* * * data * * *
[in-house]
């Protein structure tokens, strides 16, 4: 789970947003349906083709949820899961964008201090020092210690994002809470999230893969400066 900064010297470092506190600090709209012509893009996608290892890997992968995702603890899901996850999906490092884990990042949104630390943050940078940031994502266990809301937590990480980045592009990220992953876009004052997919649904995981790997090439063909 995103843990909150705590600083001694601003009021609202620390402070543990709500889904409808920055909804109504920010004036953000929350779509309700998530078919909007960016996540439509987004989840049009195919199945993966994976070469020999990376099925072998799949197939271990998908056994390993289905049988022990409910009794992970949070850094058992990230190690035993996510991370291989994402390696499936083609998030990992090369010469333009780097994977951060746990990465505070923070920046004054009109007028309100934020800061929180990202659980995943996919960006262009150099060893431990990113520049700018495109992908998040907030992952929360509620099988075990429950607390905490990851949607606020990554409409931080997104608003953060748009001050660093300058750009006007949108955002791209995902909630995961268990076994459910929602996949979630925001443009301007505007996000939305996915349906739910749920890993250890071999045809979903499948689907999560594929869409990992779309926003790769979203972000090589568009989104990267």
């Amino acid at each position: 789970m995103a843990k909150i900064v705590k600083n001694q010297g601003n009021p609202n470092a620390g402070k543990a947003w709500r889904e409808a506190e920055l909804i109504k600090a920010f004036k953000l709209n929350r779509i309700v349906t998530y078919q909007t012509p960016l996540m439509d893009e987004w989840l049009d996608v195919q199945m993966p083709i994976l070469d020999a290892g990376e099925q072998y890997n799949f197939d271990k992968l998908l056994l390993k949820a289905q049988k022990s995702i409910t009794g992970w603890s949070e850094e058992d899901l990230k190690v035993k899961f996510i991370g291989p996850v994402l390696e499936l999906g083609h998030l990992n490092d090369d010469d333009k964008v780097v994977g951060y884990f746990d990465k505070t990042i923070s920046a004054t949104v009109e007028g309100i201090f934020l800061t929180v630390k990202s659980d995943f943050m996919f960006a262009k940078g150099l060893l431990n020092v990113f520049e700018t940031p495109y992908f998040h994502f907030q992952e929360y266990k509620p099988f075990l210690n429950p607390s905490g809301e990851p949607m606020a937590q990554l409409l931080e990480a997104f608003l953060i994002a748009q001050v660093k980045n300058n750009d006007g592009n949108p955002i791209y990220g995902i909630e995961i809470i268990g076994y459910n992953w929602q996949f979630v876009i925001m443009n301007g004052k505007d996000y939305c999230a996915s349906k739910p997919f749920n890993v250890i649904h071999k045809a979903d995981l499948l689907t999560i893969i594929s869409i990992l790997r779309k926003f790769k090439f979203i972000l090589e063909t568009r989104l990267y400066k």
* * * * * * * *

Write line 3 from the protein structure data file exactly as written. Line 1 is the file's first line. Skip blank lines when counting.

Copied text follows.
């Amino acid at each position: 789970m995103a843990k909150i900064v705590k600083n001694q010297g601003n009021p609202n470092a620390g402070k543990a947003w709500r889904e409808a506190e920055l909804i109504k600090a920010f004036k953000l709209n929350r779509i309700v349906t998530y078919q909007t012509p960016l996540m439509d893009e987004w989840l049009d996608v195919q199945m993966p083709i994976l070469d020999a290892g990376e099925q072998y890997n799949f197939d271990k992968l998908l056994l390993k949820a289905q049988k022990s995702i409910t009794g992970w603890s949070e850094e058992d899901l990230k190690v035993k899961f996510i991370g291989p996850v994402l390696e499936l999906g083609h998030l990992n490092d090369d010469d333009k964008v780097v994977g951060y884990f746990d990465k505070t990042i923070s920046a004054t949104v009109e007028g309100i201090f934020l800061t929180v630390k990202s659980d995943f943050m996919f960006a262009k940078g150099l060893l431990n020092v990113f520049e700018t940031p495109y992908f998040h994502f907030q992952e929360y266990k509620p099988f075990l210690n429950p607390s905490g809301e990851p949607m606020a937590q990554l409409l931080e990480a997104f608003l953060i994002a748009q001050v660093k980045n300058n750009d006007g592009n949108p955002i791209y990220g995902i909630e995961i809470i268990g076994y459910n992953w929602q996949f979630v876009i925001m443009n301007g004052k505007d996000y939305c999230a996915s349906k739910p997919f749920n890993v250890i649904h071999k045809a979903d995981l499948l689907t999560i893969i594929s869409i990992l790997r779309k926003f790769k090439f979203i972000l090589e063909t568009r989104l990267y400066k």